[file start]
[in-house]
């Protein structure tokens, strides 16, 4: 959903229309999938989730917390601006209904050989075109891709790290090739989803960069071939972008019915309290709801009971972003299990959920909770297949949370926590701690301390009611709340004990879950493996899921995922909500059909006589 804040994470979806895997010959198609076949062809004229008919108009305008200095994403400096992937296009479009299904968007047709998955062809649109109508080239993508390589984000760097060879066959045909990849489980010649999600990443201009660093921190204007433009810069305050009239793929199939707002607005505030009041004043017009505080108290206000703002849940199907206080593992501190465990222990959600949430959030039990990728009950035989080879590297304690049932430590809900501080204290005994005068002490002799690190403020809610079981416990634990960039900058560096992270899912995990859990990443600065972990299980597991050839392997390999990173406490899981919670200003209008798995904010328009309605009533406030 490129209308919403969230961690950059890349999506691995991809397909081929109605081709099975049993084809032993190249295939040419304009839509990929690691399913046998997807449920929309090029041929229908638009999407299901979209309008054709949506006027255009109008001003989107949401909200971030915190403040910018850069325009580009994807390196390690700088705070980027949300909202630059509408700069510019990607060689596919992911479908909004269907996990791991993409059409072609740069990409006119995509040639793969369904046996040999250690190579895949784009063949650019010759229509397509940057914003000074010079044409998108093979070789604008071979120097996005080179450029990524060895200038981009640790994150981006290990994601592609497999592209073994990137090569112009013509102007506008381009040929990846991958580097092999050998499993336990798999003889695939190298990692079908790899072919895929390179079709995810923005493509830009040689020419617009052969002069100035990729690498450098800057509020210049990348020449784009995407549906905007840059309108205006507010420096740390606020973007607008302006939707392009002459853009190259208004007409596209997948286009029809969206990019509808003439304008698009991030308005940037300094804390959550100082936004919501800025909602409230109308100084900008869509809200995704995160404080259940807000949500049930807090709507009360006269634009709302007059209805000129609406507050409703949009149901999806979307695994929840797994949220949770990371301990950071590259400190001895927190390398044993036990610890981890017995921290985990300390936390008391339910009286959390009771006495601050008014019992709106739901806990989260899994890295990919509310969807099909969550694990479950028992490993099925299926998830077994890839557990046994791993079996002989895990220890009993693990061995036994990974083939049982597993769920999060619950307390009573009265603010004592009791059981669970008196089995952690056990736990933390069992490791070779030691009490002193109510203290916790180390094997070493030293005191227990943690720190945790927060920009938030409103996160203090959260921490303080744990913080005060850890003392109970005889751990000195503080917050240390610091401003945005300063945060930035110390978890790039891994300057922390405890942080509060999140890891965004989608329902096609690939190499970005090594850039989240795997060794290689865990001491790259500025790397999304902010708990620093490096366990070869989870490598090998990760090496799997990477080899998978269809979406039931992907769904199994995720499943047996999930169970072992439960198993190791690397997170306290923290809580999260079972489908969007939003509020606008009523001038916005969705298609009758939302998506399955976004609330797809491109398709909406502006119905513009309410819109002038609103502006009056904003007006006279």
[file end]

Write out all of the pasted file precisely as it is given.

[in-house]
């Protein structure tokens, strides 16, 4: 959903229309999938989730917390601006209904050989075109891709790290090739989803960069071939972008019915309290709801009971972003299990959920909770297949949370926590701690301390009611709340004990879950493996899921995922909500059909006589 804040994470979806895997010959198609076949062809004229008919108009305008200095994403400096992937296009479009299904968007047709998955062809649109109508080239993508390589984000760097060879066959045909990849489980010649999600990443201009660093921190204007433009810069305050009239793929199939707002607005505030009041004043017009505080108290206000703002849940199907206080593992501190465990222990959600949430959030039990990728009950035989080879590297304690049932430590809900501080204290005994005068002490002799690190403020809610079981416990634990960039900058560096992270899912995990859990990443600065972990299980597991050839392997390999990173406490899981919670200003209008798995904010328009309605009533406030 490129209308919403969230961690950059890349999506691995991809397909081929109605081709099975049993084809032993190249295939040419304009839509990929690691399913046998997807449920929309090029041929229908638009999407299901979209309008054709949506006027255009109008001003989107949401909200971030915190403040910018850069325009580009994807390196390690700088705070980027949300909202630059509408700069510019990607060689596919992911479908909004269907996990791991993409059409072609740069990409006119995509040639793969369904046996040999250690190579895949784009063949650019010759229509397509940057914003000074010079044409998108093979070789604008071979120097996005080179450029990524060895200038981009640790994150981006290990994601592609497999592209073994990137090569112009013509102007506008381009040929990846991958580097092999050998499993336990798999003889695939190298990692079908790899072919895929390179079709995810923005493509830009040689020419617009052969002069100035990729690498450098800057509020210049990348020449784009995407549906905007840059309108205006507010420096740390606020973007607008302006939707392009002459853009190259208004007409596209997948286009029809969206990019509808003439304008698009991030308005940037300094804390959550100082936004919501800025909602409230109308100084900008869509809200995704995160404080259940807000949500049930807090709507009360006269634009709302007059209805000129609406507050409703949009149901999806979307695994929840797994949220949770990371301990950071590259400190001895927190390398044993036990610890981890017995921290985990300390936390008391339910009286959390009771006495601050008014019992709106739901806990989260899994890295990919509310969807099909969550694990479950028992490993099925299926998830077994890839557990046994791993079996002989895990220890009993693990061995036994990974083939049982597993769920999060619950307390009573009265603010004592009791059981669970008196089995952690056990736990933390069992490791070779030691009490002193109510203290916790180390094997070493030293005191227990943690720190945790927060920009938030409103996160203090959260921490303080744990913080005060850890003392109970005889751990000195503080917050240390610091401003945005300063945060930035110390978890790039891994300057922390405890942080509060999140890891965004989608329902096609690939190499970005090594850039989240795997060794290689865990001491790259500025790397999304902010708990620093490096366990070869989870490598090998990760090496799997990477080899998978269809979406039931992907769904199994995720499943047996999930169970072992439960198993190791690397997170306290923290809580999260079972489908969007939003509020606008009523001038916005969705298609009758939302998506399955976004609330797809491109398709909406502006119905513009309410819109002038609103502006009056904003007006006279």